The simplest way to do it is to script out the schema, edit the script to change the collation, then play the script into an empty database container and reload the data. For small (under 2 Gb) databases, this works fine.
You can use "Alter database" to change the default collation, but this will only affect tables that are created after the change. You could face a lot of collation conflicts, if you are not careful. As for getting all of the columns in all of the tables in one shot, you would probably have to write a cursor to loop through each table and column with a type of (n)char, (n)varchar, or (n)text, and change them individually. Dose this help?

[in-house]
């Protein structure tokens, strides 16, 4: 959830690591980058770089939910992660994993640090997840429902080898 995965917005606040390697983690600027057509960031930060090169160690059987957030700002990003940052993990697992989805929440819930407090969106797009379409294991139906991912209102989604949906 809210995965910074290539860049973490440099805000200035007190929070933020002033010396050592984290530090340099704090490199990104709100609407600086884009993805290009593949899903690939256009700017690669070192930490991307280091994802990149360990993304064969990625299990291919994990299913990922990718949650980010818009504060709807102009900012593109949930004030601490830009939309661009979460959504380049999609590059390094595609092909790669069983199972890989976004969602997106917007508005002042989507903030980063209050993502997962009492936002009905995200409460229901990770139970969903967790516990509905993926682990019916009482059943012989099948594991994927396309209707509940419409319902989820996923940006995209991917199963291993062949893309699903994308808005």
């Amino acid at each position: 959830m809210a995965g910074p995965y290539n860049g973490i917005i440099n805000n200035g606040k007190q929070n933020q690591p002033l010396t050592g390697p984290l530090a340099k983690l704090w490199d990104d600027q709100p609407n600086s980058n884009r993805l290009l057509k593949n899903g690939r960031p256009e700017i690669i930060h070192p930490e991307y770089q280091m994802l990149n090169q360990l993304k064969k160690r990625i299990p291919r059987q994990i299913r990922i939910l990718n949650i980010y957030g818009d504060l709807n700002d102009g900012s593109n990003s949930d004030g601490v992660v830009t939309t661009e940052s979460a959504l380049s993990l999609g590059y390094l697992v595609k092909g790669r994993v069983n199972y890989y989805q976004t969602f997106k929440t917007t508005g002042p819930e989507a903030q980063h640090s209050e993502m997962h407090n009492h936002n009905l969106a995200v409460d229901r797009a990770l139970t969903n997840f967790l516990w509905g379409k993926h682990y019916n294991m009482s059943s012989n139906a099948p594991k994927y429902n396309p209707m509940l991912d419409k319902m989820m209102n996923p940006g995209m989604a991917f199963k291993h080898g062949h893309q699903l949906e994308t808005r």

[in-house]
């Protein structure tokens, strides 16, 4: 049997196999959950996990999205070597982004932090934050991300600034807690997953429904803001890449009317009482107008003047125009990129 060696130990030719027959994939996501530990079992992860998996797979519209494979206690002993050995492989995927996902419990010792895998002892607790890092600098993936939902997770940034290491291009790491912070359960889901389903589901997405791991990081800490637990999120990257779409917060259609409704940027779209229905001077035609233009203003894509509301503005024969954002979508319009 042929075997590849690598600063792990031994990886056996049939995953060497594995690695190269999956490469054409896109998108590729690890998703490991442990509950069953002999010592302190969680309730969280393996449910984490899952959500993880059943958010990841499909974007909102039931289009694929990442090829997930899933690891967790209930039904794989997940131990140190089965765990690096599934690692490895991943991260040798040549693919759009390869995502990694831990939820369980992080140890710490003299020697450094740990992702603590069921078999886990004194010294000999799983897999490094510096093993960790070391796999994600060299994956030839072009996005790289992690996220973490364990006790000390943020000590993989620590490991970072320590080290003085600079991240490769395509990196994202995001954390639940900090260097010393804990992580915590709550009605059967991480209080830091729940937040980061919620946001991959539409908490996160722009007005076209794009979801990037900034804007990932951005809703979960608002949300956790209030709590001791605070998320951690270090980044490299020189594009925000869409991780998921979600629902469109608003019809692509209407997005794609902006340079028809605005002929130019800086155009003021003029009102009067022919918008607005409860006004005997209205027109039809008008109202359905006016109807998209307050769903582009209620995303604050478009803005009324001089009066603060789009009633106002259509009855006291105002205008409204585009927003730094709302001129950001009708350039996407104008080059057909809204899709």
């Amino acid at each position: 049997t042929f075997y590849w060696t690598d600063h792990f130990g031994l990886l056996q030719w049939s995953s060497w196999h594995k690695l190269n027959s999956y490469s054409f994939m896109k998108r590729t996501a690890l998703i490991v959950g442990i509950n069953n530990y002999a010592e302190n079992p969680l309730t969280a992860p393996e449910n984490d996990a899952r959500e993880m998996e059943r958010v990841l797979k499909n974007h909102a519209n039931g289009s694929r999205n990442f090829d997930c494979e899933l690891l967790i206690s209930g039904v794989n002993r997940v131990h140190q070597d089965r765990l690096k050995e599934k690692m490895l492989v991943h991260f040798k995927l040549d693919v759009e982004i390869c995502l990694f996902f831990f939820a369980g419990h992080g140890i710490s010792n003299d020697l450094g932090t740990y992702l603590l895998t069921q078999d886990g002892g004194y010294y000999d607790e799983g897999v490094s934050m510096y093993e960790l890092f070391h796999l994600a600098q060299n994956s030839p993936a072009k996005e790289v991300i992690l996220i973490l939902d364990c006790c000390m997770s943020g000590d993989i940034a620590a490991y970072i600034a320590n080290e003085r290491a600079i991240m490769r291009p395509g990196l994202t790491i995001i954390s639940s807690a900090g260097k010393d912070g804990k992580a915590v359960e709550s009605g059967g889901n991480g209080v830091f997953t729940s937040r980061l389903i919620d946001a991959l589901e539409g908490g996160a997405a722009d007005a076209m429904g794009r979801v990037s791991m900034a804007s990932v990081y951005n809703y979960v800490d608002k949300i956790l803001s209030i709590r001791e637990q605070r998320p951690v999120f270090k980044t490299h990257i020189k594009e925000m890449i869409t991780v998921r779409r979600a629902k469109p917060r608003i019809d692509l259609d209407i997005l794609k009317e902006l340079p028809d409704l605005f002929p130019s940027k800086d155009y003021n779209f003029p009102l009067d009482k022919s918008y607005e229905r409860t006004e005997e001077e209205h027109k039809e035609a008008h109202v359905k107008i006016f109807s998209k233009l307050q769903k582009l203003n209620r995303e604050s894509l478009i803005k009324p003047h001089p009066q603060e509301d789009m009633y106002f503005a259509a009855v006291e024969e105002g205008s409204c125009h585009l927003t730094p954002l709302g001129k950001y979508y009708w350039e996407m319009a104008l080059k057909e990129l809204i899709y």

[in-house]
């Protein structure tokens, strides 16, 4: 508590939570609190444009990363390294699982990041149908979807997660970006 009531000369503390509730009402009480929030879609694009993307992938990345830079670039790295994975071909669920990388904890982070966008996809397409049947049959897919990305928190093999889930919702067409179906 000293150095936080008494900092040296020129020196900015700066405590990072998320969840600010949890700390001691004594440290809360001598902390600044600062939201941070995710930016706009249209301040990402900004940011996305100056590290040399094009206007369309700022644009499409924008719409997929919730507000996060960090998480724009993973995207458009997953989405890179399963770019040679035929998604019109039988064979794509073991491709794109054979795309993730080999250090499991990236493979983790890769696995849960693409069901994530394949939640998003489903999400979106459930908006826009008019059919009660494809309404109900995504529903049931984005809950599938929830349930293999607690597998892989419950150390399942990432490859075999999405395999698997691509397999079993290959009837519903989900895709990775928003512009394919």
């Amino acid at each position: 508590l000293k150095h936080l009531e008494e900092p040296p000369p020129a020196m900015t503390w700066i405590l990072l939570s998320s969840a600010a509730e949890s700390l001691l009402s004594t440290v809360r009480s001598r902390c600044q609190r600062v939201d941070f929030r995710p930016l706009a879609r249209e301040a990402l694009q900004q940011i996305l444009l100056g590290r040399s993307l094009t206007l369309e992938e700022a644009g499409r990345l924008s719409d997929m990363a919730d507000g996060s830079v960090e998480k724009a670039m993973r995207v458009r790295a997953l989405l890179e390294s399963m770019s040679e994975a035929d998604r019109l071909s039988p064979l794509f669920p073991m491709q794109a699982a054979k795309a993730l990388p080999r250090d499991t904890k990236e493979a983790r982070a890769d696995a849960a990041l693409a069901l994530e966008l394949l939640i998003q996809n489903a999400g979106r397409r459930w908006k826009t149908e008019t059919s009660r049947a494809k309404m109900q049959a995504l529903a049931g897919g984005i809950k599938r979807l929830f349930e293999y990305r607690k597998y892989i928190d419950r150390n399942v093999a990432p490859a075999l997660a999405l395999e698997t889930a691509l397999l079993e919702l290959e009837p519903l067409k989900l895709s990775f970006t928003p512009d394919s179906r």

So, When I change collation ID of columns table or db this setting will affect only on new data ....
If it's right there is something that I don't understand.
Sometime I've worked with several tables inside at the same db .... these table had different collations and JOIN statement between them caused an collation error, but after executing an UPDATE to collation ID of involded columns the problems was disappeared.....Why?
Maybe is there some implicit conversion between semi-compatible collations or SQL doesn't raise (after upating ID collation) an error but the result of operation can be corrupted?